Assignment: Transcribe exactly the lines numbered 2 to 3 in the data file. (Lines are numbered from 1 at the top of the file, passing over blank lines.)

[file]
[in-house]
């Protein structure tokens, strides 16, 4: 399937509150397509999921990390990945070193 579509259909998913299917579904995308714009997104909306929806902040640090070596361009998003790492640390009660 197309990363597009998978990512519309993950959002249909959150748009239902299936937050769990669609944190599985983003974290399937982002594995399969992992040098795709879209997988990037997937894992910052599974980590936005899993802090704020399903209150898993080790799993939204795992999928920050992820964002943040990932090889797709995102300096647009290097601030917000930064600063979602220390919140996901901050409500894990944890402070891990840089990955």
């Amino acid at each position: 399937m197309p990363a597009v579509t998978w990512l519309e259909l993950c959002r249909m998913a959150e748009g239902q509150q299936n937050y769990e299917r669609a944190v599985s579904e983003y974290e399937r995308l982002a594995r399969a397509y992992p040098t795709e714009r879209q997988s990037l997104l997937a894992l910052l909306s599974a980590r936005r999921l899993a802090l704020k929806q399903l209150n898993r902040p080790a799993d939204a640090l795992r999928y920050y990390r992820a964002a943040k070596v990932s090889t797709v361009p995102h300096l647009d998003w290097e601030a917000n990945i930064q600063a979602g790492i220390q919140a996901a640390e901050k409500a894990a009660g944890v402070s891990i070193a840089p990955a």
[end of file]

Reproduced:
């Protein structure tokens, strides 16, 4: 399937509150397509999921990390990945070193 579509259909998913299917579904995308714009997104909306929806902040640090070596361009998003790492640390009660 197309990363597009998978990512519309993950959002249909959150748009239902299936937050769990669609944190599985983003974290399937982002594995399969992992040098795709879209997988990037997937894992910052599974980590936005899993802090704020399903209150898993080790799993939204795992999928920050992820964002943040990932090889797709995102300096647009290097601030917000930064600063979602220390919140996901901050409500894990944890402070891990840089990955």
């Amino acid at each position: 399937m197309p990363a597009v579509t998978w990512l519309e259909l993950c959002r249909m998913a959150e748009g239902q509150q299936n937050y769990e299917r669609a944190v599985s579904e983003y974290e399937r995308l982002a594995r399969a397509y992992p040098t795709e714009r879209q997988s990037l997104l997937a894992l910052l909306s599974a980590r936005r999921l899993a802090l704020k929806q399903l209150n898993r902040p080790a799993d939204a640090l795992r999928y920050y990390r992820a964002a943040k070596v990932s090889t797709v361009p995102h300096l647009d998003w290097e601030a917000n990945i930064q600063a979602g790492i220390q919140a996901a640390e901050k409500a894990a009660g944890v402070s891990i070193a840089p990955a």